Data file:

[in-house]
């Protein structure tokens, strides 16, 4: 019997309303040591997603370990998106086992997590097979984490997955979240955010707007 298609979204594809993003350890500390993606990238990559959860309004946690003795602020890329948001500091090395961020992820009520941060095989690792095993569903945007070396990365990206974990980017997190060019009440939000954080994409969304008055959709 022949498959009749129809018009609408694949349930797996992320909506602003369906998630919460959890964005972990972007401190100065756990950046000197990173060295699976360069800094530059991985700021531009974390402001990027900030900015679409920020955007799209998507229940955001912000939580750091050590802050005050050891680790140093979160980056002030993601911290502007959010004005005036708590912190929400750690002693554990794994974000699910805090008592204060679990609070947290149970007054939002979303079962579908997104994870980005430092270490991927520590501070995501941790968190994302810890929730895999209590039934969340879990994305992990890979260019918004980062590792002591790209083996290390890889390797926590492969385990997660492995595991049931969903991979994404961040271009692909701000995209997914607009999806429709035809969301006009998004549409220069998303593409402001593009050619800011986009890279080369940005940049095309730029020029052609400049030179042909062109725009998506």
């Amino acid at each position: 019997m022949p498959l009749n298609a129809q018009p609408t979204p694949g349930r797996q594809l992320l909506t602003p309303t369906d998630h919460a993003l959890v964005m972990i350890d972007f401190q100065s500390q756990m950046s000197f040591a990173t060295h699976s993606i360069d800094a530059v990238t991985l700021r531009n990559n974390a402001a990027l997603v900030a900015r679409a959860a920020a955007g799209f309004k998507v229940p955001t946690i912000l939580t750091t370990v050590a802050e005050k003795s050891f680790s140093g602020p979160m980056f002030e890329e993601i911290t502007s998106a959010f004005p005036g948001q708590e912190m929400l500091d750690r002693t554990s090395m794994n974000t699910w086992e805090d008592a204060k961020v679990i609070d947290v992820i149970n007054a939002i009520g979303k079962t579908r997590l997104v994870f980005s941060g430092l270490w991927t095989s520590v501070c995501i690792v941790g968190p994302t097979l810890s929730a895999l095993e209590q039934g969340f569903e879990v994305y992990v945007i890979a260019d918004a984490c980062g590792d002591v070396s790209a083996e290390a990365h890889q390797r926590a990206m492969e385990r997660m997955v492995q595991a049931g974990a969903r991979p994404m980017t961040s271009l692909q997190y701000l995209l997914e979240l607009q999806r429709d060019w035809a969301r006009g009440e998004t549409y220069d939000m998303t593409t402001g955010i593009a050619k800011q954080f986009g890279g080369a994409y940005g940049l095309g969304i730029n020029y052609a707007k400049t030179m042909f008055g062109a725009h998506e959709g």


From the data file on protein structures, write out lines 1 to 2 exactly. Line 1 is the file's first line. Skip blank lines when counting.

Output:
[in-house]
């Protein structure tokens, strides 16, 4: 019997309303040591997603370990998106086992997590097979984490997955979240955010707007 298609979204594809993003350890500390993606990238990559959860309004946690003795602020890329948001500091090395961020992820009520941060095989690792095993569903945007070396990365990206974990980017997190060019009440939000954080994409969304008055959709 022949498959009749129809018009609408694949349930797996992320909506602003369906998630919460959890964005972990972007401190100065756990950046000197990173060295699976360069800094530059991985700021531009974390402001990027900030900015679409920020955007799209998507229940955001912000939580750091050590802050005050050891680790140093979160980056002030993601911290502007959010004005005036708590912190929400750690002693554990794994974000699910805090008592204060679990609070947290149970007054939002979303079962579908997104994870980005430092270490991927520590501070995501941790968190994302810890929730895999209590039934969340879990994305992990890979260019918004980062590792002591790209083996290390890889390797926590492969385990997660492995595991049931969903991979994404961040271009692909701000995209997914607009999806429709035809969301006009998004549409220069998303593409402001593009050619800011986009890279080369940005940049095309730029020029052609400049030179042909062109725009998506």